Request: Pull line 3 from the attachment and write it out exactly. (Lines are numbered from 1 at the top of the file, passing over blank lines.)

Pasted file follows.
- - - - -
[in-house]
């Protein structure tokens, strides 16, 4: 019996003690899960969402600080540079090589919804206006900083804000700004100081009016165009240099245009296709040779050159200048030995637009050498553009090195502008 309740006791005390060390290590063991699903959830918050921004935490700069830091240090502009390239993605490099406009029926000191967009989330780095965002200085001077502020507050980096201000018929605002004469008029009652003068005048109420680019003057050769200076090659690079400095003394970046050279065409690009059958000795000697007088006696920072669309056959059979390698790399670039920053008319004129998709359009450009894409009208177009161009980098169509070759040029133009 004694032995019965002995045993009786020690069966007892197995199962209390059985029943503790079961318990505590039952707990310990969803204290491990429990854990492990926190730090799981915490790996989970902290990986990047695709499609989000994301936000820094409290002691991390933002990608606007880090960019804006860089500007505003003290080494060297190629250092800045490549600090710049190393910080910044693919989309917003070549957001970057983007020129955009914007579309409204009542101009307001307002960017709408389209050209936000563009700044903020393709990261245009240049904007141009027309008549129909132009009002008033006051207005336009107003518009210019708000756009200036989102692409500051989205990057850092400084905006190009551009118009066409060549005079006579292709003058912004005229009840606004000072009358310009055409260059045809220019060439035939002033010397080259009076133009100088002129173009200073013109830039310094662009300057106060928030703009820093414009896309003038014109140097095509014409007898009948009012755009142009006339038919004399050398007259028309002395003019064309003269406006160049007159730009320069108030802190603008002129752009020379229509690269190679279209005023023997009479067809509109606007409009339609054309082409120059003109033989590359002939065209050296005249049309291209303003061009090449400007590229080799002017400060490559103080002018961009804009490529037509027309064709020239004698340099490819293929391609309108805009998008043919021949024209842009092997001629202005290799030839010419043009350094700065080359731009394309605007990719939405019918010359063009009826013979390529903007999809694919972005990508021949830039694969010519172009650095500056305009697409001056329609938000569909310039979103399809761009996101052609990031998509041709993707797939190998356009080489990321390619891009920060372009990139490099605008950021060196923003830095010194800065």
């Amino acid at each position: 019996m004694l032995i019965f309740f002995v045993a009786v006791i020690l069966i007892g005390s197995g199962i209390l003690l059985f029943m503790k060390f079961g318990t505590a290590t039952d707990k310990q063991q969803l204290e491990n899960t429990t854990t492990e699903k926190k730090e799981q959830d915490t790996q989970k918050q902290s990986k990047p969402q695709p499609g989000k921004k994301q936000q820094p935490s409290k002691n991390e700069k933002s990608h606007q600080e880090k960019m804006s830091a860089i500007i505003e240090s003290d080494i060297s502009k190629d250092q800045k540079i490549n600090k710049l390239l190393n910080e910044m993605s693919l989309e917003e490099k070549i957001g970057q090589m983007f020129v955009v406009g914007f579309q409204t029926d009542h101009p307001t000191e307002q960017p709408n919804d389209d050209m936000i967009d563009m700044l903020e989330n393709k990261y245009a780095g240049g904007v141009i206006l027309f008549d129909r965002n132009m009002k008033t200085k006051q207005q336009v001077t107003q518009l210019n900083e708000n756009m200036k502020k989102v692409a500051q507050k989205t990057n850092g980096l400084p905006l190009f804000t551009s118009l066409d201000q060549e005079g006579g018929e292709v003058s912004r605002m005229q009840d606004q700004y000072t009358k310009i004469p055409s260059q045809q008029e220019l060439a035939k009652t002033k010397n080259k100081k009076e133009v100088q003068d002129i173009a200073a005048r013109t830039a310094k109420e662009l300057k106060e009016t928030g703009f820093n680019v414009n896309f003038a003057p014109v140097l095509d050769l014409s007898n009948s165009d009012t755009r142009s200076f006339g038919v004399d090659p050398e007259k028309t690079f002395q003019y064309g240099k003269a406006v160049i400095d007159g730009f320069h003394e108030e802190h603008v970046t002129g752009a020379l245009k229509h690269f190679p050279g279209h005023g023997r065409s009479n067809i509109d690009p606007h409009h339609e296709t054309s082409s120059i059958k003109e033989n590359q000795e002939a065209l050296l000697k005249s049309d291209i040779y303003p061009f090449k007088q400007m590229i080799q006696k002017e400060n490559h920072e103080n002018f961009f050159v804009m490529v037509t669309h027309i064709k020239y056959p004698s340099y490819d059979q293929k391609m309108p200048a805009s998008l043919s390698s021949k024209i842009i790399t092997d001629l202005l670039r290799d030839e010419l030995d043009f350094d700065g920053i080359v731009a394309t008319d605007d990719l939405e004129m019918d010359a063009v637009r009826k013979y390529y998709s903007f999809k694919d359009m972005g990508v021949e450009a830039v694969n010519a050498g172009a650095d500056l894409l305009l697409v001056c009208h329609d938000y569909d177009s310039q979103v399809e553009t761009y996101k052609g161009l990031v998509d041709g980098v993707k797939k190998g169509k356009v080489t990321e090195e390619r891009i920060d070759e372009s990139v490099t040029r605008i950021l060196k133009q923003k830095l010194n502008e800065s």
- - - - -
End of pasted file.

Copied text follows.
């Amino acid at each position: 019996m004694l032995i019965f309740f002995v045993a009786v006791i020690l069966i007892g005390s197995g199962i209390l003690l059985f029943m503790k060390f079961g318990t505590a290590t039952d707990k310990q063991q969803l204290e491990n899960t429990t854990t492990e699903k926190k730090e799981q959830d915490t790996q989970k918050q902290s990986k990047p969402q695709p499609g989000k921004k994301q936000q820094p935490s409290k002691n991390e700069k933002s990608h606007q600080e880090k960019m804006s830091a860089i500007i505003e240090s003290d080494i060297s502009k190629d250092q800045k540079i490549n600090k710049l390239l190393n910080e910044m993605s693919l989309e917003e490099k070549i957001g970057q090589m983007f020129v955009v406009g914007f579309q409204t029926d009542h101009p307001t000191e307002q960017p709408n919804d389209d050209m936000i967009d563009m700044l903020e989330n393709k990261y245009a780095g240049g904007v141009i206006l027309f008549d129909r965002n132009m009002k008033t200085k006051q207005q336009v001077t107003q518009l210019n900083e708000n756009m200036k502020k989102v692409a500051q507050k989205t990057n850092g980096l400084p905006l190009f804000t551009s118009l066409d201000q060549e005079g006579g018929e292709v003058s912004r605002m005229q009840d606004q700004y000072t009358k310009i004469p055409s260059q045809q008029e220019l060439a035939k009652t002033k010397n080259k100081k009076e133009v100088q003068d002129i173009a200073a005048r013109t830039a310094k109420e662009l300057k106060e009016t928030g703009f820093n680019v414009n896309f003038a003057p014109v140097l095509d050769l014409s007898n009948s165009d009012t755009r142009s200076f006339g038919v004399d090659p050398e007259k028309t690079f002395q003019y064309g240099k003269a406006v160049i400095d007159g730009f320069h003394e108030e802190h603008v970046t002129g752009a020379l245009k229509h690269f190679p050279g279209h005023g023997r065409s009479n067809i509109d690009p606007h409009h339609e296709t054309s082409s120059i059958k003109e033989n590359q000795e002939a065209l050296l000697k005249s049309d291209i040779y303003p061009f090449k007088q400007m590229i080799q006696k002017e400060n490559h920072e103080n002018f961009f050159v804009m490529v037509t669309h027309i064709k020239y056959p004698s340099y490819d059979q293929k391609m309108p200048a805009s998008l043919s390698s021949k024209i842009i790399t092997d001629l202005l670039r290799d030839e010419l030995d043009f350094d700065g920053i080359v731009a394309t008319d605007d990719l939405e004129m019918d010359a063009v637009r009826k013979y390529y998709s903007f999809k694919d359009m972005g990508v021949e450009a830039v694969n010519a050498g172009a650095d500056l894409l305009l697409v001056c009208h329609d938000y569909d177009s310039q979103v399809e553009t761009y996101k052609g161009l990031v998509d041709g980098v993707k797939k190998g169509k356009v080489t990321e090195e390619r891009i920060d070759e372009s990139v490099t040029r605008i950021l060196k133009q923003k830095l010194n502008e800065s």